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An integral part of the practice of gastrointestinal endoscopy is adequate sedation and analgesia. The choice of the appropriate sedation modality is always a balance between optimizing the benefits of sedation and minimizing the potential risks. The American Society of Anesthesiologists (ASA) agrees that appropriate pre-procedure evaluation increases the likelihood of satisfactory sedation and decreases the likelihood of adverse outcomes. A vast majority of endoscopic procedures are diagnostic in nature and performed on relatively healthy patients with an ASA status of 1 or 2. Diagnostic and therapeutic endoscopic interventions include esophagogastroduodenoscopy (EGD), proctoscopy/sigmoidoscopy/colonoscopy, and endoscopic retrograde cholangiopancreatography (ERCP). Sedation for gastrointestinal endoscopy is particularly challenging because of variability during most procedures, characterized by long nonstimulating periods interspersed with significantly stimulating events. Use of a medication reconciliation tool is associated with significant improvements in patient safety.
The A-Line® auditory evoked potential index (AAI) (AEP Monitor/2, Danmeter A/S, Odense, Denmark) is a newly developed composite parameter representing the degree of hypnosis. We conducted a prospective, observational study to explore the performance and validity of the AAI during conventional sedation for gastrointestinal (GI) endoscopy.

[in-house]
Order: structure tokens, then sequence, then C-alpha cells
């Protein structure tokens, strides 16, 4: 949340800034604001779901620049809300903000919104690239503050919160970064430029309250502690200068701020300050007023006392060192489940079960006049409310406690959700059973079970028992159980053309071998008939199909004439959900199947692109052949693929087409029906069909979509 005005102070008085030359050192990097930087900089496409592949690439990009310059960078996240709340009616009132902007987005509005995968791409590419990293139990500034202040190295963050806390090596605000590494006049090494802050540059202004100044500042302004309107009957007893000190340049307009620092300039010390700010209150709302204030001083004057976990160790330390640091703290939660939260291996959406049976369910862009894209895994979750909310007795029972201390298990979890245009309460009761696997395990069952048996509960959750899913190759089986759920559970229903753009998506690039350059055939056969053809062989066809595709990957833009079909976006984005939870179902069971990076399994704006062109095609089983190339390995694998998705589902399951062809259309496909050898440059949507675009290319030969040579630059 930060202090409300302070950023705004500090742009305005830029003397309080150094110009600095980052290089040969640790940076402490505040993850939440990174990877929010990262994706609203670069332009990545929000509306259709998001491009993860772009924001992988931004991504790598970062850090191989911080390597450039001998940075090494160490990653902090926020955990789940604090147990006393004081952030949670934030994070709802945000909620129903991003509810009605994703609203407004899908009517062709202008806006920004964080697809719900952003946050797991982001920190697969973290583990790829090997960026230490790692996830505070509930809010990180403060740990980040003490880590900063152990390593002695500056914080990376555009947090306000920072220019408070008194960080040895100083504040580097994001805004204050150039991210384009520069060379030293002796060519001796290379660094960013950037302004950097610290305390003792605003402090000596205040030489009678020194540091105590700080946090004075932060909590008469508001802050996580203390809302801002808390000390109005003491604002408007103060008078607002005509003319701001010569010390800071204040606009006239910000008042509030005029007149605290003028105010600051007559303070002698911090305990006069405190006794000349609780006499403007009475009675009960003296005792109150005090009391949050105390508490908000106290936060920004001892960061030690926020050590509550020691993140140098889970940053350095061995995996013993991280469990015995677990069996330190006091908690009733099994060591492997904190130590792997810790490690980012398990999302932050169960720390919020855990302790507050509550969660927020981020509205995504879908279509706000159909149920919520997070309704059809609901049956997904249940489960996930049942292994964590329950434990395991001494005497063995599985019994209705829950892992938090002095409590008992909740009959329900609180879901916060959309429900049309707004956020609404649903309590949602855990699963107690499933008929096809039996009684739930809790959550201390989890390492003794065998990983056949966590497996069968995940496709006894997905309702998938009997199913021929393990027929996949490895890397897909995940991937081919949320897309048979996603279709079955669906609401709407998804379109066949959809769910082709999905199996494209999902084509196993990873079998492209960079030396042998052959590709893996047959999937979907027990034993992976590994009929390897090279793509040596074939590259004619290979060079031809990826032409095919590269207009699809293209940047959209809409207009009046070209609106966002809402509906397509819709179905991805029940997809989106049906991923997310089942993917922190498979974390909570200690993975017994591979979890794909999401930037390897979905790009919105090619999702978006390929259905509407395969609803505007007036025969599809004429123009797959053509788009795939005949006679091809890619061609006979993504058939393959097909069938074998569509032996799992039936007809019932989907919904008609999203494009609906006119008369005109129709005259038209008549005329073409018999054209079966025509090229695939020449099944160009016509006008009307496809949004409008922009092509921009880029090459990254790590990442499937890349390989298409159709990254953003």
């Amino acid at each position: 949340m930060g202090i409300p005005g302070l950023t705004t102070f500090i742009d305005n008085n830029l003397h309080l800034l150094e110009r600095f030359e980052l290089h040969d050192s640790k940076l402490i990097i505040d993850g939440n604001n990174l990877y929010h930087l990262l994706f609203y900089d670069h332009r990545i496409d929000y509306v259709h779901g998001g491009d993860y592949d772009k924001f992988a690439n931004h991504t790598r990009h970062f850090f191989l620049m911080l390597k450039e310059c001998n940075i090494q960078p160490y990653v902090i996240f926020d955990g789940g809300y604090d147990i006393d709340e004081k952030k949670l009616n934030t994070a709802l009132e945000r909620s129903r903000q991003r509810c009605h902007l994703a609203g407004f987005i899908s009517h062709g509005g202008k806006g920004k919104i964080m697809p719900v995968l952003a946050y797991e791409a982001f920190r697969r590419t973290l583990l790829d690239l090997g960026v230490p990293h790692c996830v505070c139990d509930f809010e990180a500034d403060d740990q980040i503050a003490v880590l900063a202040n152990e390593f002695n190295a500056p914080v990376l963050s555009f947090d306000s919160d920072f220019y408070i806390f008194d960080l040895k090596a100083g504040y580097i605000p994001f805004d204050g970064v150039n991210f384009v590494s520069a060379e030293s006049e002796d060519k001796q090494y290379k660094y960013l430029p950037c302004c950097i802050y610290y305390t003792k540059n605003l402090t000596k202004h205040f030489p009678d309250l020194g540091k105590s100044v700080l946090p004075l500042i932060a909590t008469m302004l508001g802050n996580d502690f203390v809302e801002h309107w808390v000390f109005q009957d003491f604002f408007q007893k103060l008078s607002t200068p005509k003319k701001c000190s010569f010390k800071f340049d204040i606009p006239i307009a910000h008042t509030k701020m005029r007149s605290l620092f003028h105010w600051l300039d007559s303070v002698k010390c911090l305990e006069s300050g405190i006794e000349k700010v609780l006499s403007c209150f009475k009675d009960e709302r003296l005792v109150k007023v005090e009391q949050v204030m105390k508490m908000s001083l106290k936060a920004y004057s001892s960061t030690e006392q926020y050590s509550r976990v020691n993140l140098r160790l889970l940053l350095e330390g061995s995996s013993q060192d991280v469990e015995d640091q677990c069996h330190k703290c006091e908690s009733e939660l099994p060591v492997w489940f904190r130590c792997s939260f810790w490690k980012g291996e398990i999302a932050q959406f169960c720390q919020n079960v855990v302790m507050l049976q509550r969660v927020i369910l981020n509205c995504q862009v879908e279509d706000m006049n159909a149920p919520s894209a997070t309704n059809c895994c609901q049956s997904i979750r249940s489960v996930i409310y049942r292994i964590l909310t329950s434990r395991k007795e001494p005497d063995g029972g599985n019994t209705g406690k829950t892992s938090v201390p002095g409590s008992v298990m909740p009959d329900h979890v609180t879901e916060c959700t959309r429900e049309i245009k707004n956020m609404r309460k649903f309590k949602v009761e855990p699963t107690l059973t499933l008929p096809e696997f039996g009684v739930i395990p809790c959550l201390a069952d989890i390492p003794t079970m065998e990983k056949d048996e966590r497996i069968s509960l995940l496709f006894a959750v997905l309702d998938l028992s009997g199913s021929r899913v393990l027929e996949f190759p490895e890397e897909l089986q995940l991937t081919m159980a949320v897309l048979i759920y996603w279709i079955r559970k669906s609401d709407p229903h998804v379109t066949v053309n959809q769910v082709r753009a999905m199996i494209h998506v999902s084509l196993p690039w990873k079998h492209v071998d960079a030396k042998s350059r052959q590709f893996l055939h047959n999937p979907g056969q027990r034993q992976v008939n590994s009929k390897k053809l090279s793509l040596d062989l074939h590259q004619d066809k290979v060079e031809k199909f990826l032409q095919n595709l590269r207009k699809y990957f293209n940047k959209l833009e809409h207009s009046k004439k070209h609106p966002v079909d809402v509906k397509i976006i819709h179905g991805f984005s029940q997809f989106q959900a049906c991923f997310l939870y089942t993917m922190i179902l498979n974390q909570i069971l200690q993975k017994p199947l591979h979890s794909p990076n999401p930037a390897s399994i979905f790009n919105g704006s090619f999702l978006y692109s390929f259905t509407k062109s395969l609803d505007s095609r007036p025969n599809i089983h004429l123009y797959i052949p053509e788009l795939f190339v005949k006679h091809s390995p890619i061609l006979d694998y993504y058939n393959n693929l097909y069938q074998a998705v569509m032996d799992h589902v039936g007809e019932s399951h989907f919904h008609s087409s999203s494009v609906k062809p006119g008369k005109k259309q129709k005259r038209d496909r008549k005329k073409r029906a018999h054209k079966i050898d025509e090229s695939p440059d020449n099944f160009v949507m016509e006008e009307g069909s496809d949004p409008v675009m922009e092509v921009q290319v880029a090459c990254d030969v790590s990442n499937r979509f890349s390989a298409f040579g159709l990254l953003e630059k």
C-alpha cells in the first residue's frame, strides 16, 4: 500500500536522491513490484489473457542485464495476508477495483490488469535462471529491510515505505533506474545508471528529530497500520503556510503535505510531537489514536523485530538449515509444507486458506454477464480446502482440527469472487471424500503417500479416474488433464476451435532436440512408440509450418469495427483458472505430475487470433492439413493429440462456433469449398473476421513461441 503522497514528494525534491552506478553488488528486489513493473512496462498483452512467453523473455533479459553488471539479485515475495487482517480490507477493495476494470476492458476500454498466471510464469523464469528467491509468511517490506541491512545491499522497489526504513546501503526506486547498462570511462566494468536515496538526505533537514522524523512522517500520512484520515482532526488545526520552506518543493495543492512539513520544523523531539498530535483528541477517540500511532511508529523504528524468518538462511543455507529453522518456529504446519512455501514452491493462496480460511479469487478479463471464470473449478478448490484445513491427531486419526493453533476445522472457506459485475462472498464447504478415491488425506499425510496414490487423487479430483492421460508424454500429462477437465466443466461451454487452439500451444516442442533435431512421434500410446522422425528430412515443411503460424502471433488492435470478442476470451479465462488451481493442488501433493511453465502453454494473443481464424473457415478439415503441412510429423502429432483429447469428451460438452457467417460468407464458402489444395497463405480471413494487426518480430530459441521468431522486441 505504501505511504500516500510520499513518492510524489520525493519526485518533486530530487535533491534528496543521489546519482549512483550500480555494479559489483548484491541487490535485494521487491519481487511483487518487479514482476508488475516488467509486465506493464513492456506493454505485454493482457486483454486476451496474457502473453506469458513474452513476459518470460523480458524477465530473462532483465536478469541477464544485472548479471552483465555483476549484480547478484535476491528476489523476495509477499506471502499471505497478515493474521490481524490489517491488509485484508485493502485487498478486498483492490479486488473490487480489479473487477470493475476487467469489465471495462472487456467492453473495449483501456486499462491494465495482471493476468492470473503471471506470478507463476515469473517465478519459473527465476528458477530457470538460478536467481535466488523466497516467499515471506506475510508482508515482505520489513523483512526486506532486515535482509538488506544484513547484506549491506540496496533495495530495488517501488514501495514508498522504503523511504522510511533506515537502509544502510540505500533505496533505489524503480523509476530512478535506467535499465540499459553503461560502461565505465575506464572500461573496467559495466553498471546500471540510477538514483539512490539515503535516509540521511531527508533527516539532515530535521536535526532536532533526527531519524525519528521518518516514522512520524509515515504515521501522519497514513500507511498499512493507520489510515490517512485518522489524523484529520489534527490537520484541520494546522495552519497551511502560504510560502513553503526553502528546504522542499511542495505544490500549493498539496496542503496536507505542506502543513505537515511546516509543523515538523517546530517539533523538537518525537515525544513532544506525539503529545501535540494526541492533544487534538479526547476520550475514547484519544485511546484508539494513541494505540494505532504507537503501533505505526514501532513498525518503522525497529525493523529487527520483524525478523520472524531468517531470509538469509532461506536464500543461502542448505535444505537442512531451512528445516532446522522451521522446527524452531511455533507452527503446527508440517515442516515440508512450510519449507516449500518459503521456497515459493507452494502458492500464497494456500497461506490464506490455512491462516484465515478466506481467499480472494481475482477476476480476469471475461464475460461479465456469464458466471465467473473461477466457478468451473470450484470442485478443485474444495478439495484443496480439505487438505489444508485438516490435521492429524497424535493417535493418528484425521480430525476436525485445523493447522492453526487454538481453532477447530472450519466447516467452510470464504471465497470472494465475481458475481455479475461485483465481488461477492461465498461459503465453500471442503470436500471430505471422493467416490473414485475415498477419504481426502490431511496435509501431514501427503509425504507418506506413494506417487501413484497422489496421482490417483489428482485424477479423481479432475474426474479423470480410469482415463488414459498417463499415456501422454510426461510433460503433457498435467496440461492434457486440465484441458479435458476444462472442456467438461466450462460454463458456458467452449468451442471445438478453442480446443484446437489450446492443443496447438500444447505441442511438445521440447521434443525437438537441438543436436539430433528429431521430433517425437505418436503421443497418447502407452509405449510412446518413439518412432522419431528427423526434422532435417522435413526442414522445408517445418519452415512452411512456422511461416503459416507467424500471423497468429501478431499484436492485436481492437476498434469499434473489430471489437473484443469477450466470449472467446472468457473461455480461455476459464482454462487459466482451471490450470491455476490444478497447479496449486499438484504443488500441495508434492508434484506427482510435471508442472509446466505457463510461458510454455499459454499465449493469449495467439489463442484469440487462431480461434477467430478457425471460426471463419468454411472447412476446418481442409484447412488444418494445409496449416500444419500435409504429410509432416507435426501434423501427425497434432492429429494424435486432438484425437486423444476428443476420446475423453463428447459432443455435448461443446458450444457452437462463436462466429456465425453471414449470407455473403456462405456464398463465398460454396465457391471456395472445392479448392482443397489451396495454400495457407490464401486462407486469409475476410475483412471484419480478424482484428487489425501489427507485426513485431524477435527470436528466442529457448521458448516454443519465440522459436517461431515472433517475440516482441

Thirty adults of either sex, age <65, scheduled for combined oesophagogastroduodenoscopy (OGD) and colonoscopy under sedation with intravenous (i.v.) midazolam and alfentanil were enrolled. The sedative end-point was set at the Observer’s Assessment of Alertness/Sedation (OAA/S) score less than 4. An AEP Monitor/2 was used in all patients. AAI, sedation scores, heart rate (HR), blood pressure (BP) and SPO2 were recorded every 2 min up to the end of the procedure. Receiver operator characteristic analysis was used to test validity and to select optimal sedation.
There was a significantly positive correlation between AAI and OAA/S scores (ρ = 0.886; P < 0.001). The AAI also showed significant differences between subsequent levels of sedation scores (P < 0.001). AAI greater than 54 indicated fully awake or minimal sedation and values between 54 and 42 were suggestive of moderate sedation. Values between 42 and 34 were associated with moderate to deep sedation and readings below 34 were associated with deep sedation. The relative risk of SPO2 < 95% for OAA/S = 2 compared with 3 was 15.98 (95% confidence interval (CI): 3.94–64.81).
AAI is an effective tool for monitoring sedation during GI endoscopy induced by i.v. midazolam and alfentanil.
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